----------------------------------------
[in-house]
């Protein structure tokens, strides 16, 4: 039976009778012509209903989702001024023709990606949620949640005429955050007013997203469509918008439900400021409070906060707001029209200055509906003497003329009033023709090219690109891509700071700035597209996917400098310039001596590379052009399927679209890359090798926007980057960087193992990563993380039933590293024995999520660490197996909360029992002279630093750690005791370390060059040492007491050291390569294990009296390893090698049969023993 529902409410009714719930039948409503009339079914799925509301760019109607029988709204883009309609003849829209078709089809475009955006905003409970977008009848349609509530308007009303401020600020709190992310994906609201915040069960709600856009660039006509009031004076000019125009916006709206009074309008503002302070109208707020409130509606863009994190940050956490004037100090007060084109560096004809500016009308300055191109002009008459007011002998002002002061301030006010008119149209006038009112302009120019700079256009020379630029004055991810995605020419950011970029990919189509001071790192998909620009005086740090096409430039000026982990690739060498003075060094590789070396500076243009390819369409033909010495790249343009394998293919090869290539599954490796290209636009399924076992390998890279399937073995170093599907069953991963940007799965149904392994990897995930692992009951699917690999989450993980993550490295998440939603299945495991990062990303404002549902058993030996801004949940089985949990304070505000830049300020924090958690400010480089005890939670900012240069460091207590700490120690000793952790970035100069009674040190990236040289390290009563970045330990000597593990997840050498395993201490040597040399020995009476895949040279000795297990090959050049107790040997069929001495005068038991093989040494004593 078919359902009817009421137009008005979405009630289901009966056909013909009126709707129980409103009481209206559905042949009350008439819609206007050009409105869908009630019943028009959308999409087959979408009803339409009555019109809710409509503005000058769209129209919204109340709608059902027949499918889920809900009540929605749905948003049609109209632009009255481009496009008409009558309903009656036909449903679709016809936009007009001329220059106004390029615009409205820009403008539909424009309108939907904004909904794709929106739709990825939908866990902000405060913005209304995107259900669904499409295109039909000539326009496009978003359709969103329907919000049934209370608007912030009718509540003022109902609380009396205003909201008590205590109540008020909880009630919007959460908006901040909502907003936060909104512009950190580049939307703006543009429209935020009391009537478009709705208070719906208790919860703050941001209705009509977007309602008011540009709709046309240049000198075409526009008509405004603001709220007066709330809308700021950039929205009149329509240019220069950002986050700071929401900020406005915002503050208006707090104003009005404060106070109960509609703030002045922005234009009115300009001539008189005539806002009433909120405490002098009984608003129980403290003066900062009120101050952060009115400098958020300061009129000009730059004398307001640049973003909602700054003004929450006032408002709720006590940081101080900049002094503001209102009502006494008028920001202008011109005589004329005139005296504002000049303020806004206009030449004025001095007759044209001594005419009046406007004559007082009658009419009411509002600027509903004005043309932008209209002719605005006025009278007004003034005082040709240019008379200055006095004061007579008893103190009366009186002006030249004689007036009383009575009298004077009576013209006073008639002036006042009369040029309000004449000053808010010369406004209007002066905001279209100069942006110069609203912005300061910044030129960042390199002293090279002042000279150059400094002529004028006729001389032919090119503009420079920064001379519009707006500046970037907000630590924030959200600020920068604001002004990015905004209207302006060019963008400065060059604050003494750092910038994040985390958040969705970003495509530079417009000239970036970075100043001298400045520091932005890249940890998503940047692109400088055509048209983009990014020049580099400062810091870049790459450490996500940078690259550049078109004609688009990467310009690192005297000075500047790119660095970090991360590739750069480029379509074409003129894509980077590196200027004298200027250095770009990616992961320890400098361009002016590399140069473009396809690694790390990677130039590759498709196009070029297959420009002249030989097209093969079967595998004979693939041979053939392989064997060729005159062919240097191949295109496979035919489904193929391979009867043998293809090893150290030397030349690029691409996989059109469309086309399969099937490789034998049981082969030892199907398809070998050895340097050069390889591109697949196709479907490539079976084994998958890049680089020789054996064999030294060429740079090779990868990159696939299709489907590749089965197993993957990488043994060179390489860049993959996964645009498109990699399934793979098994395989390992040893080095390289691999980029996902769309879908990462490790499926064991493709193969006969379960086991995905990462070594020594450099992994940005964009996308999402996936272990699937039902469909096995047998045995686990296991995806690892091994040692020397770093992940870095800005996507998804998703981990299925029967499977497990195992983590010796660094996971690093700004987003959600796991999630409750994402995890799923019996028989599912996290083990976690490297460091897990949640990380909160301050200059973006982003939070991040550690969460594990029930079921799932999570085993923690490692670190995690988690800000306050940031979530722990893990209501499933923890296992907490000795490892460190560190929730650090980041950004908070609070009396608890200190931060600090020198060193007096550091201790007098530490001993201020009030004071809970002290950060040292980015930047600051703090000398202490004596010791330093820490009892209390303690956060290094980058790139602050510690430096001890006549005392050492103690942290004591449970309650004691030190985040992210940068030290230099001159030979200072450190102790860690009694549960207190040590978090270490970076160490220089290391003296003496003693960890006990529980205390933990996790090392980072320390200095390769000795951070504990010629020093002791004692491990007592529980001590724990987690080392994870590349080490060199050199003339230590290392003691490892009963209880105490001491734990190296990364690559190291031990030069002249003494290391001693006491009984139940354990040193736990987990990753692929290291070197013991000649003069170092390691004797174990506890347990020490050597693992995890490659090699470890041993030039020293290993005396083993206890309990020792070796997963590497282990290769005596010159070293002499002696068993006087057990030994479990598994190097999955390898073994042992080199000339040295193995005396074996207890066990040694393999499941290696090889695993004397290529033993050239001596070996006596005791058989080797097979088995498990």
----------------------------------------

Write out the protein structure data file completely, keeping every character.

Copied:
[in-house]
């Protein structure tokens, strides 16, 4: 039976009778012509209903989702001024023709990606949620949640005429955050007013997203469509918008439900400021409070906060707001029209200055509906003497003329009033023709090219690109891509700071700035597209996917400098310039001596590379052009399927679209890359090798926007980057960087193992990563993380039933590293024995999520660490197996909360029992002279630093750690005791370390060059040492007491050291390569294990009296390893090698049969023993 529902409410009714719930039948409503009339079914799925509301760019109607029988709204883009309609003849829209078709089809475009955006905003409970977008009848349609509530308007009303401020600020709190992310994906609201915040069960709600856009660039006509009031004076000019125009916006709206009074309008503002302070109208707020409130509606863009994190940050956490004037100090007060084109560096004809500016009308300055191109002009008459007011002998002002002061301030006010008119149209006038009112302009120019700079256009020379630029004055991810995605020419950011970029990919189509001071790192998909620009005086740090096409430039000026982990690739060498003075060094590789070396500076243009390819369409033909010495790249343009394998293919090869290539599954490796290209636009399924076992390998890279399937073995170093599907069953991963940007799965149904392994990897995930692992009951699917690999989450993980993550490295998440939603299945495991990062990303404002549902058993030996801004949940089985949990304070505000830049300020924090958690400010480089005890939670900012240069460091207590700490120690000793952790970035100069009674040190990236040289390290009563970045330990000597593990997840050498395993201490040597040399020995009476895949040279000795297990090959050049107790040997069929001495005068038991093989040494004593 078919359902009817009421137009008005979405009630289901009966056909013909009126709707129980409103009481209206559905042949009350008439819609206007050009409105869908009630019943028009959308999409087959979408009803339409009555019109809710409509503005000058769209129209919204109340709608059902027949499918889920809900009540929605749905948003049609109209632009009255481009496009008409009558309903009656036909449903679709016809936009007009001329220059106004390029615009409205820009403008539909424009309108939907904004909904794709929106739709990825939908866990902000405060913005209304995107259900669904499409295109039909000539326009496009978003359709969103329907919000049934209370608007912030009718509540003022109902609380009396205003909201008590205590109540008020909880009630919007959460908006901040909502907003936060909104512009950190580049939307703006543009429209935020009391009537478009709705208070719906208790919860703050941001209705009509977007309602008011540009709709046309240049000198075409526009008509405004603001709220007066709330809308700021950039929205009149329509240019220069950002986050700071929401900020406005915002503050208006707090104003009005404060106070109960509609703030002045922005234009009115300009001539008189005539806002009433909120405490002098009984608003129980403290003066900062009120101050952060009115400098958020300061009129000009730059004398307001640049973003909602700054003004929450006032408002709720006590940081101080900049002094503001209102009502006494008028920001202008011109005589004329005139005296504002000049303020806004206009030449004025001095007759044209001594005419009046406007004559007082009658009419009411509002600027509903004005043309932008209209002719605005006025009278007004003034005082040709240019008379200055006095004061007579008893103190009366009186002006030249004689007036009383009575009298004077009576013209006073008639002036006042009369040029309000004449000053808010010369406004209007002066905001279209100069942006110069609203912005300061910044030129960042390199002293090279002042000279150059400094002529004028006729001389032919090119503009420079920064001379519009707006500046970037907000630590924030959200600020920068604001002004990015905004209207302006060019963008400065060059604050003494750092910038994040985390958040969705970003495509530079417009000239970036970075100043001298400045520091932005890249940890998503940047692109400088055509048209983009990014020049580099400062810091870049790459450490996500940078690259550049078109004609688009990467310009690192005297000075500047790119660095970090991360590739750069480029379509074409003129894509980077590196200027004298200027250095770009990616992961320890400098361009002016590399140069473009396809690694790390990677130039590759498709196009070029297959420009002249030989097209093969079967595998004979693939041979053939392989064997060729005159062919240097191949295109496979035919489904193929391979009867043998293809090893150290030397030349690029691409996989059109469309086309399969099937490789034998049981082969030892199907398809070998050895340097050069390889591109697949196709479907490539079976084994998958890049680089020789054996064999030294060429740079090779990868990159696939299709489907590749089965197993993957990488043994060179390489860049993959996964645009498109990699399934793979098994395989390992040893080095390289691999980029996902769309879908990462490790499926064991493709193969006969379960086991995905990462070594020594450099992994940005964009996308999402996936272990699937039902469909096995047998045995686990296991995806690892091994040692020397770093992940870095800005996507998804998703981990299925029967499977497990195992983590010796660094996971690093700004987003959600796991999630409750994402995890799923019996028989599912996290083990976690490297460091897990949640990380909160301050200059973006982003939070991040550690969460594990029930079921799932999570085993923690490692670190995690988690800000306050940031979530722990893990209501499933923890296992907490000795490892460190560190929730650090980041950004908070609070009396608890200190931060600090020198060193007096550091201790007098530490001993201020009030004071809970002290950060040292980015930047600051703090000398202490004596010791330093820490009892209390303690956060290094980058790139602050510690430096001890006549005392050492103690942290004591449970309650004691030190985040992210940068030290230099001159030979200072450190102790860690009694549960207190040590978090270490970076160490220089290391003296003496003693960890006990529980205390933990996790090392980072320390200095390769000795951070504990010629020093002791004692491990007592529980001590724990987690080392994870590349080490060199050199003339230590290392003691490892009963209880105490001491734990190296990364690559190291031990030069002249003494290391001693006491009984139940354990040193736990987990990753692929290291070197013991000649003069170092390691004797174990506890347990020490050597693992995890490659090699470890041993030039020293290993005396083993206890309990020792070796997963590497282990290769005596010159070293002499002696068993006087057990030994479990598994190097999955390898073994042992080199000339040295193995005396074996207890066990040694393999499941290696090889695993004397290529033993050239001596070996006596005791058989080797097979088995498990």